Loren M. Smith 2017-11-07 12:01:03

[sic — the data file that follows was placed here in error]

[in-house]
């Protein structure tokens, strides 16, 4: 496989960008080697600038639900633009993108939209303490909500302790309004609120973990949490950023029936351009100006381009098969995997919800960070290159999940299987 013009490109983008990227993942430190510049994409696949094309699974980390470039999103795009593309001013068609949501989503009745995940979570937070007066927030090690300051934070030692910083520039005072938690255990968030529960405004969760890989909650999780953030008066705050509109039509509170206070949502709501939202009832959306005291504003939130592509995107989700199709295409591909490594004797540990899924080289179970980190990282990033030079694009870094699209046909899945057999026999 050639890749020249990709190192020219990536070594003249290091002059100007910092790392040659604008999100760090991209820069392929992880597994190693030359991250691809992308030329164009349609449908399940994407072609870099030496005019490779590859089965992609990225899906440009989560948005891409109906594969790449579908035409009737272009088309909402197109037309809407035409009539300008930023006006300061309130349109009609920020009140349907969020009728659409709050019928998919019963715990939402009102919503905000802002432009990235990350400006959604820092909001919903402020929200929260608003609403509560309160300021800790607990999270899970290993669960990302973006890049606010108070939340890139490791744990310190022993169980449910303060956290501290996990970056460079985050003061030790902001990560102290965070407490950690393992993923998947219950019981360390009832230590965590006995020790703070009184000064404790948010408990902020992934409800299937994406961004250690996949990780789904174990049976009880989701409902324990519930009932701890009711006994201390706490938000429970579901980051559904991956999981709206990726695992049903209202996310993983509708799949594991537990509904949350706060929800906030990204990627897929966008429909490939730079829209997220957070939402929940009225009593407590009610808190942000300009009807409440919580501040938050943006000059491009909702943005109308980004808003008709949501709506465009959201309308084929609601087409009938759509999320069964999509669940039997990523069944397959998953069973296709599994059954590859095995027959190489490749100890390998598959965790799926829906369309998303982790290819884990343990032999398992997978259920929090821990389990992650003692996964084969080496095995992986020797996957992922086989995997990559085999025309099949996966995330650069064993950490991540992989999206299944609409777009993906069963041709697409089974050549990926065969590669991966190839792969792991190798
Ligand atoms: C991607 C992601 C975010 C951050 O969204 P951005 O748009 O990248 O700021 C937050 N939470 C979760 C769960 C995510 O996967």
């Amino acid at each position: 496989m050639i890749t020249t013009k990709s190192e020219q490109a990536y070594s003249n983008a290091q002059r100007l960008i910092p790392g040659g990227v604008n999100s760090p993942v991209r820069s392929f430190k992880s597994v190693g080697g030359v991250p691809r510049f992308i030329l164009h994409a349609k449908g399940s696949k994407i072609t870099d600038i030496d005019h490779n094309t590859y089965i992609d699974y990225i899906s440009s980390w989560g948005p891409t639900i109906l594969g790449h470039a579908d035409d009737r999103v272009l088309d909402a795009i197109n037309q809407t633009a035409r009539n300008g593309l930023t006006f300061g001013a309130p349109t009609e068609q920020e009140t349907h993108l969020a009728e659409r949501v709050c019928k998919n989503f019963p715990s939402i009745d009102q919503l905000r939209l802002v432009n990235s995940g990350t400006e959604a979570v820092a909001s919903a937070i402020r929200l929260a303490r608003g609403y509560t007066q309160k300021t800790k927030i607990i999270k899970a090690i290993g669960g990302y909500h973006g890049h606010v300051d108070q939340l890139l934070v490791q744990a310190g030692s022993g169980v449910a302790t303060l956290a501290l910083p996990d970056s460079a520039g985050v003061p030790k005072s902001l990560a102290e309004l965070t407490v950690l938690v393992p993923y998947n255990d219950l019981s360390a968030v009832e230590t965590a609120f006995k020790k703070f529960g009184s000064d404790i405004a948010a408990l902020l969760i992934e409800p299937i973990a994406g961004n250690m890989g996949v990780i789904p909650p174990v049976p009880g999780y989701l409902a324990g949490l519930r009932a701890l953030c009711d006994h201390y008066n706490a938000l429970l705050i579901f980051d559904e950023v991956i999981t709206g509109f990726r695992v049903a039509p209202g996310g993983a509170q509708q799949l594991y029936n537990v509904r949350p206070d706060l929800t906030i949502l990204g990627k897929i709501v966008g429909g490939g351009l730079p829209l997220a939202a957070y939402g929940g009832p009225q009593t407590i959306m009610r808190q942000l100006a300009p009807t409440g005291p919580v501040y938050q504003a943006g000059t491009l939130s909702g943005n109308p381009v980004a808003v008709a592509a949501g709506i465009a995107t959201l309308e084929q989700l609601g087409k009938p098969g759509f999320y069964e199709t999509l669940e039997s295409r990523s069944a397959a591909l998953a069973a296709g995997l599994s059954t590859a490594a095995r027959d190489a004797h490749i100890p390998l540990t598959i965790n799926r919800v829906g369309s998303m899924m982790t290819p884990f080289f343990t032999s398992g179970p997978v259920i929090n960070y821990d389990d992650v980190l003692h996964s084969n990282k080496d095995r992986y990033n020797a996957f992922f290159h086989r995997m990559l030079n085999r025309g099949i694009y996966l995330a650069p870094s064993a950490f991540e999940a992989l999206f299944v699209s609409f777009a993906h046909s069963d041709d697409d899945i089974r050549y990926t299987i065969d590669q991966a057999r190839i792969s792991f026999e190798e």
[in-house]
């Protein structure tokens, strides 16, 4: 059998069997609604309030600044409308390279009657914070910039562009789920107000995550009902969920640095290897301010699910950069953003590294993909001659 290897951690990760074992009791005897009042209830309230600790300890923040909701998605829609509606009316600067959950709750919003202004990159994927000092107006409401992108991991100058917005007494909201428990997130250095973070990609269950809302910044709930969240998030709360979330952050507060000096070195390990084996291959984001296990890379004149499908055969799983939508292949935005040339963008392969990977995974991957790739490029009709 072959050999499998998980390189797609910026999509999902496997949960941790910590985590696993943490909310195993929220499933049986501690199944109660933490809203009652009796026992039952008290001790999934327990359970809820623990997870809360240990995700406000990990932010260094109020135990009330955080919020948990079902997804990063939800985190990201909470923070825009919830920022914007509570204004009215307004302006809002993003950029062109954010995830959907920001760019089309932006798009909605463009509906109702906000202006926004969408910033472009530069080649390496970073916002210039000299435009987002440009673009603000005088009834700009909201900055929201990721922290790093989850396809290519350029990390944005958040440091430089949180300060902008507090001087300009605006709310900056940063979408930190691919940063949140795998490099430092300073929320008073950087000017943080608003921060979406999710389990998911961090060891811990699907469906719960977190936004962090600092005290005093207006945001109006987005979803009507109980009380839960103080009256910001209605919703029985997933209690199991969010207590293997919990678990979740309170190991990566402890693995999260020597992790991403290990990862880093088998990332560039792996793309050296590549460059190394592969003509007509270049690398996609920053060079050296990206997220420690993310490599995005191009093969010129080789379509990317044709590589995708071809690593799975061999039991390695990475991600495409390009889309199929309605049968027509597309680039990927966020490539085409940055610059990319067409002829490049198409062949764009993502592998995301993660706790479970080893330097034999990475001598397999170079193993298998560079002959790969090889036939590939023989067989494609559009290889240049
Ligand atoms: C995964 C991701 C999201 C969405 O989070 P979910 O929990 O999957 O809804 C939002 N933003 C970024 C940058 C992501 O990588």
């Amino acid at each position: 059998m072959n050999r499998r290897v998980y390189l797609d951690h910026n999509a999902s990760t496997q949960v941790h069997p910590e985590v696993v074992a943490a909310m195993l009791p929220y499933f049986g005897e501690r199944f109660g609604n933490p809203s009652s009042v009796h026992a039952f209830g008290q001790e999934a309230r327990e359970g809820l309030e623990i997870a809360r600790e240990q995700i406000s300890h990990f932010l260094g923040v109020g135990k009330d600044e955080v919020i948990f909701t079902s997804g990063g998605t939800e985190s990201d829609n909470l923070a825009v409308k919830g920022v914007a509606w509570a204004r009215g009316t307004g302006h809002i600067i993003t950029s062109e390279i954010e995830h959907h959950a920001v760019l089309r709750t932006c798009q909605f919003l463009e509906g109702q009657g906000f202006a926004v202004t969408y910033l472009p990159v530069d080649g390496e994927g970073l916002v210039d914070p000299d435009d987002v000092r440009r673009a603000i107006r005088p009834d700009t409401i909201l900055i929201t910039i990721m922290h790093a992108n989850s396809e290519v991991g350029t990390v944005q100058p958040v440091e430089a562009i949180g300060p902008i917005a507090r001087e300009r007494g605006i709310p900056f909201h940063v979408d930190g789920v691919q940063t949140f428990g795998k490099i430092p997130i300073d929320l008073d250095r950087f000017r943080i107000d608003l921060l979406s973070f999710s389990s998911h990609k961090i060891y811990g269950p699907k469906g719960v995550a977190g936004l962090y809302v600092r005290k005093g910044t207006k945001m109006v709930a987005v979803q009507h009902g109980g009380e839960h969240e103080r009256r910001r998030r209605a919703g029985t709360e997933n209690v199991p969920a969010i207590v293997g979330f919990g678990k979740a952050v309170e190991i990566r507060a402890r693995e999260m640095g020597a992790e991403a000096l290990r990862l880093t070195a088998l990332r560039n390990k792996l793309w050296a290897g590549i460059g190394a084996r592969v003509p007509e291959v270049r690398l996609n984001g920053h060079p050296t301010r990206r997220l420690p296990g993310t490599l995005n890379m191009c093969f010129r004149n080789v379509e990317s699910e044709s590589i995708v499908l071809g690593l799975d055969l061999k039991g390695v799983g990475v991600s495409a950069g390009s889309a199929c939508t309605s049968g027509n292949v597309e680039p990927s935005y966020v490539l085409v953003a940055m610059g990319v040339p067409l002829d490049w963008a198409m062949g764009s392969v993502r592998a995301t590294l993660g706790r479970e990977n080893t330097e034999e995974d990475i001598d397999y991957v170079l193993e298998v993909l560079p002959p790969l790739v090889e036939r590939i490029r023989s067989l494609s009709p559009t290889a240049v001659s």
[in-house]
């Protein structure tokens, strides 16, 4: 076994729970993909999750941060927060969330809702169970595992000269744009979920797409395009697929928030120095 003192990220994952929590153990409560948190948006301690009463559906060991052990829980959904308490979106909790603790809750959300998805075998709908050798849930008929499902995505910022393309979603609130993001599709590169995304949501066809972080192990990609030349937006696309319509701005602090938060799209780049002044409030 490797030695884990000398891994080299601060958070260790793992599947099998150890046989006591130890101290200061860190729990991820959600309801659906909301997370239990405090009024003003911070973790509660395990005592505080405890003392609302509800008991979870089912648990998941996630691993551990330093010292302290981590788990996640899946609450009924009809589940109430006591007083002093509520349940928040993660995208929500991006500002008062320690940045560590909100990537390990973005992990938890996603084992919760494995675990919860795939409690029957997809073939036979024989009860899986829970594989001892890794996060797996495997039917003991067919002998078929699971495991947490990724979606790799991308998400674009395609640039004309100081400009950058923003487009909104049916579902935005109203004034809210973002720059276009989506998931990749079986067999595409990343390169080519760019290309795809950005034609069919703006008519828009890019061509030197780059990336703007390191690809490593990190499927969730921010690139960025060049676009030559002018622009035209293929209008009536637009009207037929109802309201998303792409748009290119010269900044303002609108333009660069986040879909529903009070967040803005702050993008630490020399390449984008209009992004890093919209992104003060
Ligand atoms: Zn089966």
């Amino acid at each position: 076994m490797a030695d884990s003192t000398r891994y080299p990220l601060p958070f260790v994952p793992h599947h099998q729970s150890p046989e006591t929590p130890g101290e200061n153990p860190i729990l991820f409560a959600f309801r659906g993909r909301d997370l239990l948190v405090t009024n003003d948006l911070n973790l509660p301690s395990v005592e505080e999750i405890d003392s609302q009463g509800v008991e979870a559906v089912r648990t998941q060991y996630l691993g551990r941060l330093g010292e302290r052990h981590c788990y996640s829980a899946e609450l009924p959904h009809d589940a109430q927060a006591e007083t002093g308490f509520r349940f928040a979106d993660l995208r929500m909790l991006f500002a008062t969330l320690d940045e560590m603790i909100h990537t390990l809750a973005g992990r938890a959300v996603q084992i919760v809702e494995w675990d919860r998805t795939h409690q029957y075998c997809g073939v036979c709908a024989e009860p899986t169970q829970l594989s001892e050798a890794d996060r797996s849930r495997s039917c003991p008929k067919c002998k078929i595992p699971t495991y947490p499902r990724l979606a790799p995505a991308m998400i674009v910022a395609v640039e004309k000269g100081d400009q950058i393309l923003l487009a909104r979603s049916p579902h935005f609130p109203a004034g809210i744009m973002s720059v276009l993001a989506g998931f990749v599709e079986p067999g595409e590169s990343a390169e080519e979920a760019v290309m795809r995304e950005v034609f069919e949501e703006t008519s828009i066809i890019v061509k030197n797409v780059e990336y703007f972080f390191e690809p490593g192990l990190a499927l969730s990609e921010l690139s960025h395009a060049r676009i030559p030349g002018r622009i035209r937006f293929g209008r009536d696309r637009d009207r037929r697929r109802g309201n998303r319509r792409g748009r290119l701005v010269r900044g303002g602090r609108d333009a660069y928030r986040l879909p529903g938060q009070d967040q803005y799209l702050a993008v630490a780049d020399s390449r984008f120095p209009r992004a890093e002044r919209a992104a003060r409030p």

by: Loren M. Smith, CEO Blue Valley Capital LLC 211 South Ninth Marysville, KS 66508, USA email@example.com www.bluevalleycapital.com www.linkedin.com/in/lorensmith Wire Harness Business & Strategy I can understand why some recent transactions have prompted friends in our business to ask me if I think the wire harness industry is consolidating. Here are my observations. First, I believe the more aggressive pursuit of deals we are witnessing has much more to do with private equity groups taking advantage of low-interest rates and having an abundance of cash than with any dynamics within our industry. A good number of private equity groups are in the hunt now, and our industry is one of many attractive targets. Second, many larger harness companies want to expand, and acquiring smaller harness companies can be a more cost-effective and reliable avenue to growth than attempting to increase market share. So while I acknowledge that these two factors are spurring acquisition frequency, I believe they are more than offset by four factors preventing industry consolidation: • Preferred deal size. Private equity firms and large harness companies are customarily not interested in companies below their minimum EBITDA requirement, and the vast majority of wire harness companies fall below that threshold. This reality mitigates the likelihood of any spike in industry consolidation. • Small-niche lifestyle. Regional owners are seldom attracted to out-of-the-blue selling opportunities. These owners are often enjoying a good living and the security afforded by comfortable interdependence with their customers. When such owners do look to sell, that decision is usually triggered by a life change such as a move toward retirement. • Ease of cost savings. Historically, a quest for cost cutting has been a major driver in industry consolidation, so large harness operations might result from the pursuit of an economy of scale. However, today’s information technology and automated equipment are enabling many small harness companies, by virtue of their agility, to contain costs as effectively as their much larger competitors. • The relative dysfunction of many large organizations. Even well-run large organizations are challenged with communication and other issues that can undermine excellent performance. Over the years I’ve seen a number of larger companies acquire a smaller company, only to see that business then scale back to overcome performance problems. Moreover, although many users of wire harnesses require a certain size threshold of their suppliers (i.e., wanting to deal only with suppliers bigger than x), a similar number of harness users prefer to deal with smaller companies. A key reason is users’ awareness of imperfections in their production control systems or weaknesses in planning capability. They recognize that smaller wire harness suppliers, being more nimble and flexible, can handle these challenges and provide customers with an adaptive service level not available from larger harness companies. Yes, we now have fewer medium-size harness companies–– those annually generating US$30 million to US$100 million––but current data does not reflect an overall drop in the number of wire harness companies from five or 10 years ago. North America is still home to well over 1000 wire harness companies, and I do not expect to see that number change appreciably in the near future. www.bluevalleycapital.com Author & Company Profile...Loren M Smith is CEO and sole shareholder of Blue Valley Capital LLC, a position he has held since 2001. From 1976 to 2001, he was CEO and majority shareholder of MWC, a manufacturer of electrical wire harness assemblies. During that period, by acquiring and integrating a number of mid-market wire harness manufacturers, MWC became the world’s leading supplier of electrical wire harness assemblies serving the construction equipment industry. Loren eventually sold MWC to a private equity group. As CEO of MWC and Blue Valley Capital, Loren has spearheaded the sale and purchase of dozens of midmarket (US$2M-US$200M) manufacturing companies. Early in his career, he was with Texas Instruments (TI), rising to general manager of TI’s connector division. Smith earned a BS degree from Miami University in Oxford, OH, USA, and an MBA from Northeastern University in Boston, MA, USA. www.bluevalleycapital.com
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